Just when you think you have learned or read the worst story or stories about POWs – illnesses they suffered, tropical ulcers which destroyed limbs, bashings they endured, deaths of mates, the stench and fifth they lay amongst, the months and years of hoping ……the terrifying sea journey wondering if they would live to see another day – these men arrived to work at Mitsui Omuta, Japan.
Omuta Camp 17
The mine was ruled by Mitsui, the camp was ruled by IJA and finally there was the American mafia to deal with. They all used brutality beyond our comprehension.
The Australian POWs had to quickly learn that honesty and spirit of comradeship which existed in Singapore and on the railway did not exist here. Thieving, cheating and racketeering was the way of life. Wet clothes could never be hung to dry out unless you watched over them. The same for food and utensils in the mess hall.
The American mafia was in fact a group known as the Democrats run by Lt. Edward Little of the US Navy who ran the Mess Hall and Sgt Bennett who was in charge of Camp Duties.
Starving men traded anything and illegal food trading took up much of camp routine.
Corporal Billy Alvin Ayers, 4th Material Squadron 1942 Bombardment Group, US Army Air Corps wrote in his Affidavit:
“Bennett and Little made every effort to win favour of the Japanese prison authorities”
“The two Americans would report minor infractions of Omuta’s fierce rules to the Japanese, causing POWs to suffer severe discipline by the Japanese.”
This was quite probably the real home of ‘King Rat”.
Lt. Little was court-marshalled after the war, however this seems of little compensation for the misery for which he and his thug mates were responsible.
The above information has been gathered from several sources including:
‘No Time for Geishas’ by G.P Adams, Corgi, London 1973
‘On Paths of Ash’ by Robert Holman edited by Peter Thomson, Pier 9, Murdoch Books P/L, NSW 2009.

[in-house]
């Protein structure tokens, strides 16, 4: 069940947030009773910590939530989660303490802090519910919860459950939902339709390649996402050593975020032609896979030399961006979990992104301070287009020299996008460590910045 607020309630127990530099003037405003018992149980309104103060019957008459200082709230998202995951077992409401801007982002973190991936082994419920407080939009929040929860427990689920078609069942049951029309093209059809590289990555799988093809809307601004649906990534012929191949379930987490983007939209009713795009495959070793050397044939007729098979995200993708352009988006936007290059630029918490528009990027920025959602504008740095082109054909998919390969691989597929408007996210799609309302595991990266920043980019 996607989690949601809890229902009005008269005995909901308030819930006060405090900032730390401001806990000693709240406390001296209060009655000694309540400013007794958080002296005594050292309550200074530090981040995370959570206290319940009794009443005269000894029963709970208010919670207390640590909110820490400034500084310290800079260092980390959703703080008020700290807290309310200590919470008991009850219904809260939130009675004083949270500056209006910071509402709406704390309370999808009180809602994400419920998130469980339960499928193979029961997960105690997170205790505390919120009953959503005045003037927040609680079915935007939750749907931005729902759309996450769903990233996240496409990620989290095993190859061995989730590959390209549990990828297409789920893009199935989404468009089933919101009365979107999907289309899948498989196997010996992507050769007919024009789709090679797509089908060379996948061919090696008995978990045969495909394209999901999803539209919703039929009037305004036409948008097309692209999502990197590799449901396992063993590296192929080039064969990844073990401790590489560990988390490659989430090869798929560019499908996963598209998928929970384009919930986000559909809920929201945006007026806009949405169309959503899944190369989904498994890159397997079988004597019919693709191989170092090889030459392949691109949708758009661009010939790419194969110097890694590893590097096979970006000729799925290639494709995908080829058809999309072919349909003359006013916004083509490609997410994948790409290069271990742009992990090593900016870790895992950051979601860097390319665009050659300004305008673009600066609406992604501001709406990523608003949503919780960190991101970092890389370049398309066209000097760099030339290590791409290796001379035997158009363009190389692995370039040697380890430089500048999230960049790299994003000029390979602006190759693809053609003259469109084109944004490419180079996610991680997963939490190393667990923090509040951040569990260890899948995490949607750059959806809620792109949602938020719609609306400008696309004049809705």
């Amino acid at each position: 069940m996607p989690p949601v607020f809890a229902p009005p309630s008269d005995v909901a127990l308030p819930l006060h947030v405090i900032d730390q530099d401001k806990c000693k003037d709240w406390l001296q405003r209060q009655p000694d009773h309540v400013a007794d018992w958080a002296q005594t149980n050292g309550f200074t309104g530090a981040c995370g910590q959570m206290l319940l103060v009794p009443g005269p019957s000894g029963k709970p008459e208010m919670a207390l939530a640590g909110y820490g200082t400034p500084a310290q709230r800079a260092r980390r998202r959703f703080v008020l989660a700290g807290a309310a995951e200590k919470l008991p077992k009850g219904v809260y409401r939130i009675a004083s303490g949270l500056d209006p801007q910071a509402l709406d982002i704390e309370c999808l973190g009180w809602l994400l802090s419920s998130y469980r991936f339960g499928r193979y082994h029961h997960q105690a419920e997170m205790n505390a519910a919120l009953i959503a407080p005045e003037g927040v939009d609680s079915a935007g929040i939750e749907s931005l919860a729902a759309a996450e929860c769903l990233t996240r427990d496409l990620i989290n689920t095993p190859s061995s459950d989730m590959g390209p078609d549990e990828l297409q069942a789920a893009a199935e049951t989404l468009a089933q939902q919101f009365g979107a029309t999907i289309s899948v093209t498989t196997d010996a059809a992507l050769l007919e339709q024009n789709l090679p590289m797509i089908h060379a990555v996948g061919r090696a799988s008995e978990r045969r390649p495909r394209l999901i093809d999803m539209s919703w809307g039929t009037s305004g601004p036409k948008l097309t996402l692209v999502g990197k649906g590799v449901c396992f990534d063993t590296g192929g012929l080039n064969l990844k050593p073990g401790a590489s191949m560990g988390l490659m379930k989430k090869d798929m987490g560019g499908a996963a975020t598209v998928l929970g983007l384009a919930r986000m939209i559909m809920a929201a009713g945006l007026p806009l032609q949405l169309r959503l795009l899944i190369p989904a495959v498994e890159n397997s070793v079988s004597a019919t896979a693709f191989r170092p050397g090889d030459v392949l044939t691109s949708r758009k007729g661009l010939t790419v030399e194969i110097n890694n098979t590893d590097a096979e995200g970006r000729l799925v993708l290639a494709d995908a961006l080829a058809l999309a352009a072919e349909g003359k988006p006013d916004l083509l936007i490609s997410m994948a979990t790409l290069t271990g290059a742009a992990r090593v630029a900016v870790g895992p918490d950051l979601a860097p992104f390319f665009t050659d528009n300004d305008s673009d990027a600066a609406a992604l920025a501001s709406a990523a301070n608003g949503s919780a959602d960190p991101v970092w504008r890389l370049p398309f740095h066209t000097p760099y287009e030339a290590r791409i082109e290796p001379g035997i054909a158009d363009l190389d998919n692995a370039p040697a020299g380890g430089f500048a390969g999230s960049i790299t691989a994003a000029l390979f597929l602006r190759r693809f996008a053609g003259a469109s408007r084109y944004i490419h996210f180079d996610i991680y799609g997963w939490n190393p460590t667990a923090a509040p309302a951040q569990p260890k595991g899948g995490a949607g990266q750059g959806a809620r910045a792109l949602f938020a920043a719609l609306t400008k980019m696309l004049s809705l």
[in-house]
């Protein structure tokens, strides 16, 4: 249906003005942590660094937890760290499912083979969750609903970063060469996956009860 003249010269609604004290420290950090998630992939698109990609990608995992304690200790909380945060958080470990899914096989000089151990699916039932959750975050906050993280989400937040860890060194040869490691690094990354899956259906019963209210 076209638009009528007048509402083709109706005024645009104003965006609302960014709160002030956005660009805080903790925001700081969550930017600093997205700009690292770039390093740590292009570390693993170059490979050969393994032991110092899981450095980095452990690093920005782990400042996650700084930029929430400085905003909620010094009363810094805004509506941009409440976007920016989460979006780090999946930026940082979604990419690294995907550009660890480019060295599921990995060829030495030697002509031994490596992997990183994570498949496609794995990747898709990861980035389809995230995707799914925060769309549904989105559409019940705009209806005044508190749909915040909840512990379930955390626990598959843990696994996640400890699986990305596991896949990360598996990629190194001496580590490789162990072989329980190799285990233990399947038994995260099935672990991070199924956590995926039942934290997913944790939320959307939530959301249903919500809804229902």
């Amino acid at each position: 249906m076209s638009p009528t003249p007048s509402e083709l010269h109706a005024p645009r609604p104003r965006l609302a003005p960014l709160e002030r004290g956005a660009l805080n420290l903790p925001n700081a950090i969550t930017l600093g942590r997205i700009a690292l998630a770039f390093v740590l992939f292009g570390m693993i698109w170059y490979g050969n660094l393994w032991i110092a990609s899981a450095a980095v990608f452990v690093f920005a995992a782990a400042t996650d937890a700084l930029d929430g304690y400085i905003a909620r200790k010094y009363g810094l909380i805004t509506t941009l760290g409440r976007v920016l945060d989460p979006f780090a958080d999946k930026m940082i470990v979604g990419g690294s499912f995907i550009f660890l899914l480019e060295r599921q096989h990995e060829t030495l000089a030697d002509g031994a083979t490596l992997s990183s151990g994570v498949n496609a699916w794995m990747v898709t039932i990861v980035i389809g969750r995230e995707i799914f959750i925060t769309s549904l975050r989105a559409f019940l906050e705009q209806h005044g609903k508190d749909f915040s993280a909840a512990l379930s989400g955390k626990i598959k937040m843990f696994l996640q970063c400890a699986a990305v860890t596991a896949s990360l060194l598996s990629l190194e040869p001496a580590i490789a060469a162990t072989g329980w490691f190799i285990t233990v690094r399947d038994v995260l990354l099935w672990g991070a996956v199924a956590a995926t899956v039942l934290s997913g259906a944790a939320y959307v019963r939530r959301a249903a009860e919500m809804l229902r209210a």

‘Slaves of the Son of Heaven’ by Roy Whitecross, Kangaroo Press, 2000.
For some men the thought of being crushed by collapsing ceilings, suffocation and/or blast injuries were very real. Others simply feared working in a confined space. Apprehension was dealt with the usual Japanese method of persuasion and brutality. It is known some Dutch and Americans deliberately injured themselves (such as breaking an arm) to avoid mine work.
WX16727 ‘Lou’ Lonsdale who arrived with ‘Aramis’ Party 19 June 1944 describes working underground in his Affidavit to War Trials. (AWM54 File 1010/4/92)
‘We were worked 8 or 9 hours a day on shift work in the mine and were actually away from camp about 12 hours because we had to march about two miles to the mine and back again. Work in the mine was divided into three sections.
Work in the extraction section consisted of blasting the coal wall and shovelling coal into trucks and elevators to the surface.
In the preparation section work consisted of building rock walls along the tunnels as coal was being taken out, to make it as safe as possible.
In the exploration section work consisted of tunnelling through from given points making new laterals and coal.
Japanese and Koreans were working in the mine at same time as the POWs and Chinese labour battalions worked in the adjoining mine, which connected with the mine we were working in. Reports came to us that the Americans had originally owned the mine and abandoned it as they considered it unsafe to extract more coal. When we arrived at Omuta we found the mine had been re-opened. We were taking out pillars of coal that should have been left there for safety measures. In some parts of the mine laterals had sunk so low we were bent almost double while carrying tools such as jack hammers, shovels, picks etc. and heavy logs for timbering. There were quite a lot of falls of coal and rock. Ironically the Japanese suffered most in these falls’.